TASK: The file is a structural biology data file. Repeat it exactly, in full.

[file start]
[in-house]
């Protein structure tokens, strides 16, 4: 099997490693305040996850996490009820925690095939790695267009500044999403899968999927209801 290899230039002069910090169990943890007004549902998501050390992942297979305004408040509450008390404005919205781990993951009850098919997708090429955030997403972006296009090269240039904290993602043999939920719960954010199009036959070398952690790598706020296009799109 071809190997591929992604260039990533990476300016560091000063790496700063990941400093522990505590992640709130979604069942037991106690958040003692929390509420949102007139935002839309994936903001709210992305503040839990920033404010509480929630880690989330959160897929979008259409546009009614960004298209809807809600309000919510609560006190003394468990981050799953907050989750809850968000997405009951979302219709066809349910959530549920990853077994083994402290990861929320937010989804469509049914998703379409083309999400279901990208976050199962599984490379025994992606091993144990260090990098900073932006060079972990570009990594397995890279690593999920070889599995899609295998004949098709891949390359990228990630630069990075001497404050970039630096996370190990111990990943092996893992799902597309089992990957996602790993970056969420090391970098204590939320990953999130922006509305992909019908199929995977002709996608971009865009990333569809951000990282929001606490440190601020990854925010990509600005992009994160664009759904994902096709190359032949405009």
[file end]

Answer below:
[in-house]
């Protein structure tokens, strides 16, 4: 099997490693305040996850996490009820925690095939790695267009500044999403899968999927209801 290899230039002069910090169990943890007004549902998501050390992942297979305004408040509450008390404005919205781990993951009850098919997708090429955030997403972006296009090269240039904290993602043999939920719960954010199009036959070398952690790598706020296009799109 071809190997591929992604260039990533990476300016560091000063790496700063990941400093522990505590992640709130979604069942037991106690958040003692929390509420949102007139935002839309994936903001709210992305503040839990920033404010509480929630880690989330959160897929979008259409546009009614960004298209809807809600309000919510609560006190003394468990981050799953907050989750809850968000997405009951979302219709066809349910959530549920990853077994083994402290990861929320937010989804469509049914998703379409083309999400279901990208976050199962599984490379025994992606091993144990260090990098900073932006060079972990570009990594397995890279690593999920070889599995899609295998004949098709891949390359990228990630630069990075001497404050970039630096996370190990111990990943092996893992799902597309089992990957996602790993970056969420090391970098204590939320990953999130922006509305992909019908199929995977002709996608971009865009990333569809951000990282929001606490440190601020990854925010990509600005992009994160664009759904994902096709190359032949405009």